First of all, thanks so much for such supportive and encouraging responses to my previous post. I will absolutely respond to each and every one, as I try to with every post, but for now, in keeping with my new blogging approach, I am putting the very first Marriage Monday post up! I was so ridiculously excited to find in my in-box an actual submission last week! Full disclosure, it comes from a “real life” friend and she’s asked I don’t link to her blog since there is some family sensitivity around the issue. Anyway, I think her entry is the perfect beginning to Marriage Mondays. Here it is:
My husband’s best friend is getting married soon, and my husband is in the wedding. it’s a low-key wedding at a farm, where the ceremony and reception are in one location. sounds awesome!
but the couple are firm that no children are invited to the wedding. this includes no breastfed newborns! this means i can’t go. i’ve thought a lot about it, and even if i could pump enough milk for felix beforehand, there’s nowhere for me to pump at this wedding (can’t spend 20 minutes in a port-o-john. just no!).
i get no kids at a wedding, but no breastfed infants of a groomsman? i can’t help but feel this couple will come to regret excluding me from their wedding when they go on to have children. the bride said she’s “sorry that our no children request is inconvenient.” it’s not inconvenient so much as it precludes me from attending 😦
but i’m also trying to see my reaction from the outside–am i that friend who thinks the wedding revolves around me instead of the couple?? am i being “that” guest who makes the bride insane with special requests?
i can’t help but feel the wedding itself sets a precedent for the marriage to follow. what does this whole situation mean? bah!
The reason I find this post perfect for our first Marriage Monday segment is because it deals with issues surrounding a wedding – the very beginning of many marriages! I share Katy’s sentiments – if you are having a formal ceremony, the wedding should set a precedent for the marriage to follow. What that means will certainly differ from person to person, but ultimately a wedding should be a celebration while sort of setting your intent for your future together. As I thought this over the course of a couple of days, I found myself growing more and more angry on Katy’s behalf. In general I get the no-kids thing, especially in an environment as difficult to control as a farm. But her son is a newborn who simply cannot be separated from his mama for that length of time – he is not going to run roughshod through the place or tip the cake over or anything like that. The worst thing he can possibly do is cry, which can be solved by nursing or taking him away from the public. Katy’s husband isn’t a distant relative or mere acquaintance – he is a best friend and groomsman. In not allowing his wife to take their newborn to the wedding, I feel this bride is essentially ignoring the importance of his family at a time when she should be embracing all the concept has to offer. Over and over and over again I see people create these elaborate fantasy weddings that no marriage has any hope, ever, of living up to!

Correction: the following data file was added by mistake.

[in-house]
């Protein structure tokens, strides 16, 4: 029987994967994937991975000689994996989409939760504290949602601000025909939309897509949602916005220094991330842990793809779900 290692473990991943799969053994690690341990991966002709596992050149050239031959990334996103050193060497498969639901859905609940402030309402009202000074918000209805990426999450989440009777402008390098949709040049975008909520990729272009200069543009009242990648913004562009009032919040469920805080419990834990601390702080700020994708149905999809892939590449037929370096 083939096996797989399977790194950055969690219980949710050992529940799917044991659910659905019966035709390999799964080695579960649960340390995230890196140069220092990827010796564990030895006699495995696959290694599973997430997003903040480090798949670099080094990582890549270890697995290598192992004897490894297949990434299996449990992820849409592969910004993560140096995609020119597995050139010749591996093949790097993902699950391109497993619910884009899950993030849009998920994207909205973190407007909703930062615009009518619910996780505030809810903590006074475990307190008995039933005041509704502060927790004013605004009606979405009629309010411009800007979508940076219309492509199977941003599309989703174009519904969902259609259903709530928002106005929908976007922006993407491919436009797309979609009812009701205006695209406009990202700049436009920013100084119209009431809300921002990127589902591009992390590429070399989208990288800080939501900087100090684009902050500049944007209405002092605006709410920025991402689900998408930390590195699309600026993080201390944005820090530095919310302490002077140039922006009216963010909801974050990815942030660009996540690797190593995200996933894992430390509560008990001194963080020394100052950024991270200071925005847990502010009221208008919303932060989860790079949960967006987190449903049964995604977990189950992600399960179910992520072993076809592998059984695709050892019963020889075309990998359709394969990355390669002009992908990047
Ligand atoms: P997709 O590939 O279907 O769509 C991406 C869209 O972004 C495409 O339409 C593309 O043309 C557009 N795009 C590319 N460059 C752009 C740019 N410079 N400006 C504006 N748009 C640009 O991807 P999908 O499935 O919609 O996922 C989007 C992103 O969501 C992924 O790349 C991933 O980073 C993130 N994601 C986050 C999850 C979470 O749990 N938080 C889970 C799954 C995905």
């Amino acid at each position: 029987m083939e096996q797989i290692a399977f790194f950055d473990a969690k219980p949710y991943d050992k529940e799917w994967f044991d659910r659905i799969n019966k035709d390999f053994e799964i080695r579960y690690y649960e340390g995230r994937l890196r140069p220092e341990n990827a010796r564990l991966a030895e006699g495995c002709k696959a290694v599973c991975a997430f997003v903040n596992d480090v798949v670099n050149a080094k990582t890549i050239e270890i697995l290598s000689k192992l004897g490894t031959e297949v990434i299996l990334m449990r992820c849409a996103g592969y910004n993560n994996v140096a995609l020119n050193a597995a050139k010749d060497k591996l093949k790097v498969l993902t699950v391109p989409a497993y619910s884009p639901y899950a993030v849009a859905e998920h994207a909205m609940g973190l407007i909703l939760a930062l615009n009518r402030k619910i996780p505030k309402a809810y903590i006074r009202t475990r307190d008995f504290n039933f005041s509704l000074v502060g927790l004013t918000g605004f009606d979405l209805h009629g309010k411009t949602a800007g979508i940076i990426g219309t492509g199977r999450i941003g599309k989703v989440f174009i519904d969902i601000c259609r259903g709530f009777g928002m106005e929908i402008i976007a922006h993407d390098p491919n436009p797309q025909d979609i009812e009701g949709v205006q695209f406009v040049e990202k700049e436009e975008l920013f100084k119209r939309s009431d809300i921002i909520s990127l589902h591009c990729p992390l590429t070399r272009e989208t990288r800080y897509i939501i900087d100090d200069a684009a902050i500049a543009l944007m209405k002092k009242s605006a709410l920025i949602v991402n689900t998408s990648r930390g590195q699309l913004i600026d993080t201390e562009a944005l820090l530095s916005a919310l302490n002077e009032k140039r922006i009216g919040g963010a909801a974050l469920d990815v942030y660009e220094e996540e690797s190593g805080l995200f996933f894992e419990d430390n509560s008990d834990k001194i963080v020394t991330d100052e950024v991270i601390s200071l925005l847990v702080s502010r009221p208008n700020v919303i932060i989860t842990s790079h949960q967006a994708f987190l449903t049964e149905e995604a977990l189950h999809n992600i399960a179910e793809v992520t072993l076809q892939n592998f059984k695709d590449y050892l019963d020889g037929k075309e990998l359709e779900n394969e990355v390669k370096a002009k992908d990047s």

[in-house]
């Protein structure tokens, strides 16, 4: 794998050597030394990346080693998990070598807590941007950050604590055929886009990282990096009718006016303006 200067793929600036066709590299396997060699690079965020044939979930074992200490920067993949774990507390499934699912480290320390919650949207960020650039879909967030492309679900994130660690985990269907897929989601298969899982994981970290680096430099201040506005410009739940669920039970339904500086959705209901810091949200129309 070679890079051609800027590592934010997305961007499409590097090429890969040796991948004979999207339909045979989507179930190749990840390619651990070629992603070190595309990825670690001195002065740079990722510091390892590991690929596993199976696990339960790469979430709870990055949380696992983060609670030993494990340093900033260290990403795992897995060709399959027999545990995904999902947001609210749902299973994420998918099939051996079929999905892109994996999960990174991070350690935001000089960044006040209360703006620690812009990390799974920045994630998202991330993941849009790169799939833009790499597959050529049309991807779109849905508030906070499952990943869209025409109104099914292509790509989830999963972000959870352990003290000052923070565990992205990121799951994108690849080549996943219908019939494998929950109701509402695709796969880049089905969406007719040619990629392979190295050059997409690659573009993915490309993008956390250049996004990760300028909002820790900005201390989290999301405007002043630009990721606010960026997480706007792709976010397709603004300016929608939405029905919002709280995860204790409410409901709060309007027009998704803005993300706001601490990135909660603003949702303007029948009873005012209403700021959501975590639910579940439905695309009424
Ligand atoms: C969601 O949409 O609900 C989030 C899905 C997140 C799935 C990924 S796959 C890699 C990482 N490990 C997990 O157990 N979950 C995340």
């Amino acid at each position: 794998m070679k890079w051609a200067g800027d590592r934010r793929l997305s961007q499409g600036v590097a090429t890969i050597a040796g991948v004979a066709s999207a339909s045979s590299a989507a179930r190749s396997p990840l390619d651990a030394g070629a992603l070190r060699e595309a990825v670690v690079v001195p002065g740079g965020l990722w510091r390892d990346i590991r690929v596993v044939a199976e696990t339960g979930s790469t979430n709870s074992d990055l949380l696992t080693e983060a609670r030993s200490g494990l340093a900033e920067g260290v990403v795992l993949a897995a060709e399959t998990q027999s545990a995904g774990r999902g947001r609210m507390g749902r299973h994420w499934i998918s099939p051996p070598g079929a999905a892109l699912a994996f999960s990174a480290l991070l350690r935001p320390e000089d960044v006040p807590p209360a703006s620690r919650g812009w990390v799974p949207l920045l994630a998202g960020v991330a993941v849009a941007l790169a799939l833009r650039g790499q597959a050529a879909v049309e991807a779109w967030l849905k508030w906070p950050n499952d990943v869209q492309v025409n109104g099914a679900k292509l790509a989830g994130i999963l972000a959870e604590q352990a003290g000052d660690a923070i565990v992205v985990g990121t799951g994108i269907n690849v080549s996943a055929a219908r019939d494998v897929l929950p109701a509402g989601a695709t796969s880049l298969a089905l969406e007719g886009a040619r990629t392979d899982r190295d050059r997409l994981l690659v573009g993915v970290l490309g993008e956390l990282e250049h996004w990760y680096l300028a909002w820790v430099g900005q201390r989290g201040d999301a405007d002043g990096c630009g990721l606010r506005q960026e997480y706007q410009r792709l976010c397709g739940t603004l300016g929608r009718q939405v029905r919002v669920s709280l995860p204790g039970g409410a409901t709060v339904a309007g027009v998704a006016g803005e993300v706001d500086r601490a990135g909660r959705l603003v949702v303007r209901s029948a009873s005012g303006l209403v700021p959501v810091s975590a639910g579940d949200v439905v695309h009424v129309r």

So I side with my friend Katy. But more to the point, I think, is ultimately how she lets this affect her own marriage. It would be easy, I think, to want her husband to take sides – to advocate for her and to feel resentful as he goes off to wedding while she stays home with her young sons. I think I, at least, would struggle with feelings of resentment both properly placed (the bride and groom) and improperly placed (S.) – so it’s important to recognize that the bride’s decision, despite its consequences, has nothing really to do with Katy and SO MUCH to do with the bride. And, there will be some justice, I think, when Katy’s husband is at the wedding and everyone asks him where Katy is, and he has to explain that his itty bitty baby boy couldn’t attend. I see the ultimate goal, here, is Katy’s ability not so much to rise above the issue but to allow her husband to enjoy the event despite her “marginalization,” so to speak. This would be a very hard thing for me to do.
What do you think?